Walter comes in to work the next day, and sitting in the hallway the last man he wants to see—Jackson, the guy from the train who talked to him in the dark. Keyes has brought Jackson in because the account of the “accident” is starting to stink. Walter has to keep from being recognized as Jackson tells his story. Keyes slowly pulls in the net, though around whom he doesn’t know yet. All he knows is that the “little man” inside him is raising Cain. And Walter knows all about how dangerous that little man is—to him and Phyllis.
4. Final Battle paragraph
Toward the end you write about the “final battle.” It’s the darkest point your Lead character faces, what’s at stake, why it’s a battle to the “death.” (It should at least feel that way to the character).
With Keyes closing in, Walter and Phyllis grow increasingly agitated. They try to meet in secret, but the strain begins to show. The seeds of distrust are sown. Then Walter discovers that Phyllis is seeing another lover. Now he must choose whether to run or take out his revenge—even if it sends him to the gas chamber.
The last paragraphs (try to keep it to one or two) tell how the story ends. Don’t leave that out in your synopsis. Agents and editors want to know how you’re going to wrap things up.
Walter confronts Phyllis about her lover. Phyllis shoots Walter, wounding him, but can’t finish the job. Running to his arms she states her love for him. He doesn’t buy it. “Good-bye, baby,” he says, then shoots her in the gut.
Losing blood, Walter dictates a confession to Keyes at the office late at night, then turns to see Keyes listening. Walter tries to get out, but doesn’t make it past the front door. Keyes calmly calls the police.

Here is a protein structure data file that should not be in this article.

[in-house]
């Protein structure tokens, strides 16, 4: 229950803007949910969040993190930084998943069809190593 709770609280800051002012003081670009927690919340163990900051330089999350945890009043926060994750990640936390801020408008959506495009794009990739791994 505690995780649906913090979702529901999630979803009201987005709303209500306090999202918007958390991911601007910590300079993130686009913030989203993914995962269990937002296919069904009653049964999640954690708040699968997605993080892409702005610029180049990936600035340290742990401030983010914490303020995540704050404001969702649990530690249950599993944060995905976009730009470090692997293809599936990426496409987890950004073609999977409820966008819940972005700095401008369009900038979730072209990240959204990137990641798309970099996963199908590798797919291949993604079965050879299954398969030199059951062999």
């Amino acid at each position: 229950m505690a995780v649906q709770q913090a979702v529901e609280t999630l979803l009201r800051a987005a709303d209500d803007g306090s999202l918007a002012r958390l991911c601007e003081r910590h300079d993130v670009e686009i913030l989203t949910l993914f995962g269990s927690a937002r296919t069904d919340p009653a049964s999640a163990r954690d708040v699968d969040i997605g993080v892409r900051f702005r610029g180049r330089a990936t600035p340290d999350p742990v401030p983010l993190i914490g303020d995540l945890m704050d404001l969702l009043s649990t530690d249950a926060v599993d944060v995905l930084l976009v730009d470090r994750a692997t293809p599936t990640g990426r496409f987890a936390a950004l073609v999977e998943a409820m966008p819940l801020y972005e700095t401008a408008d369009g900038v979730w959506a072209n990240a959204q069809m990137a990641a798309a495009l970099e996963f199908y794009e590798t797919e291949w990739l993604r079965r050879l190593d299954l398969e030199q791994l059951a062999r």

And there you have it. A quick, easy guide to crafting a synopsis. Just remember:
• Don’t try to tell everything, especially with regard to subplots.
• Aim for 2 – 3 pages, double spaced. If you go to four pages no one’s going to arrest you, but you may be pulled over for holding up traffic.
• Rewrite and rewrite until it sounds like the marketing copy on dust jackets and back covers of similar books. Give it to some faithful readers for feedback. Make sure they, and you, are jazzed by it.
• Send it out when requested, then wait for the offer to see the full manuscript. While you wait, be working on the synopsis of your next novel.
So what about you? How do you feel about the “dreaded synopsis”?
I love L.A.
I’m third generation Angeleno. My grandparents built a house on Nichols Canyon Road in Hollywood back in the early 20’s (it’s still standing). My dad went to Hollywood High and UCLA (where he played baseball with Jackie Robinson).
I grew up at Dodger Stadium, Grauman’s Chinese Theatre, Zuma Beach and the San Fernando Valley, just up the street from the Harry Warner (of Warner Bros. fame) ranch. I still live here because, quite simply, it’s my home. It’s in my bones, the same way Hannibal, MO was for Mark Twain.
Sure, there’s some love/hate going on, as in any other town. The infamous traffic, for example. It’s bad, yes, but you adjust. You learn how to pick your spots, take your side streets, even utilize the bus and subway. (I know, it’s difficult to use Los Angeles and subway in the same sentence, but it’s really a pretty cool system).
It’s also the greatest noir city ever. The possibilities for suspense, intrigue, mystery and thrills are endless. You can find any kind of character you want here. You can, in fact, create the craziest of characters and set them in L.A. and they’ll seem perfectly at home.
From time to time I’ll share some favorite locations in my town. For now, here’s a short visit to some L.A. locales—starting with the house they used in the 1944 film Double Indemnity. Enjoy.